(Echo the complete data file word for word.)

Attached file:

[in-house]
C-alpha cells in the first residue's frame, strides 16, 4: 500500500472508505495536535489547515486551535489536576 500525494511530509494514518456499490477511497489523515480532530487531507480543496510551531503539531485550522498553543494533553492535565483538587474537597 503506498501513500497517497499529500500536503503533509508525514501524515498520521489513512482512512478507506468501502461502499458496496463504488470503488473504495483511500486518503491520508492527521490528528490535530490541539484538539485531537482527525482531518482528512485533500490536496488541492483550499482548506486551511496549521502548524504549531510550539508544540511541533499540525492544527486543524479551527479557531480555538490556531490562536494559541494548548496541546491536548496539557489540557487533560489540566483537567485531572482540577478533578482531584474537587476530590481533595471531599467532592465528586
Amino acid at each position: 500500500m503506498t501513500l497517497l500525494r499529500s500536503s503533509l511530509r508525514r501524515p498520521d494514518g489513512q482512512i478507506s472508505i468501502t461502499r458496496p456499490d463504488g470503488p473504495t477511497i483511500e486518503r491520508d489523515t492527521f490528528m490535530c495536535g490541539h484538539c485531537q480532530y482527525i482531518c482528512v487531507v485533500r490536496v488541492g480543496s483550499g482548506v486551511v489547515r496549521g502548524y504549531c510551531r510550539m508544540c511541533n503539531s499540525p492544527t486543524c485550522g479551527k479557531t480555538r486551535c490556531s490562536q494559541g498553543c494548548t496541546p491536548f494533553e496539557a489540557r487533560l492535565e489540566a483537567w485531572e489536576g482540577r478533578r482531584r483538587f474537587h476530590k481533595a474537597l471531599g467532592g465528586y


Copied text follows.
[in-house]
C-alpha cells in the first residue's frame, strides 16, 4: 500500500472508505495536535489547515486551535489536576 500525494511530509494514518456499490477511497489523515480532530487531507480543496510551531503539531485550522498553543494533553492535565483538587474537597 503506498501513500497517497499529500500536503503533509508525514501524515498520521489513512482512512478507506468501502461502499458496496463504488470503488473504495483511500486518503491520508492527521490528528490535530490541539484538539485531537482527525482531518482528512485533500490536496488541492483550499482548506486551511496549521502548524504549531510550539508544540511541533499540525492544527486543524479551527479557531480555538490556531490562536494559541494548548496541546491536548496539557489540557487533560489540566483537567485531572482540577478533578482531584474537587476530590481533595471531599467532592465528586
Amino acid at each position: 500500500m503506498t501513500l497517497l500525494r499529500s500536503s503533509l511530509r508525514r501524515p498520521d494514518g489513512q482512512i478507506s472508505i468501502t461502499r458496496p456499490d463504488g470503488p473504495t477511497i483511500e486518503r491520508d489523515t492527521f490528528m490535530c495536535g490541539h484538539c485531537q480532530y482527525i482531518c482528512v487531507v485533500r490536496v488541492g480543496s483550499g482548506v486551511v489547515r496549521g502548524y504549531c510551531r510550539m508544540c511541533n503539531s499540525p492544527t486543524c485550522g479551527k479557531t480555538r486551535c490556531s490562536q494559541g498553543c494548548t496541546p491536548f494533553e496539557a489540557r487533560l492535565e489540566a483537567w485531572e489536576g482540577r478533578r482531584r483538587f474537587h476530590k481533595a474537597l471531599g467532592g465528586y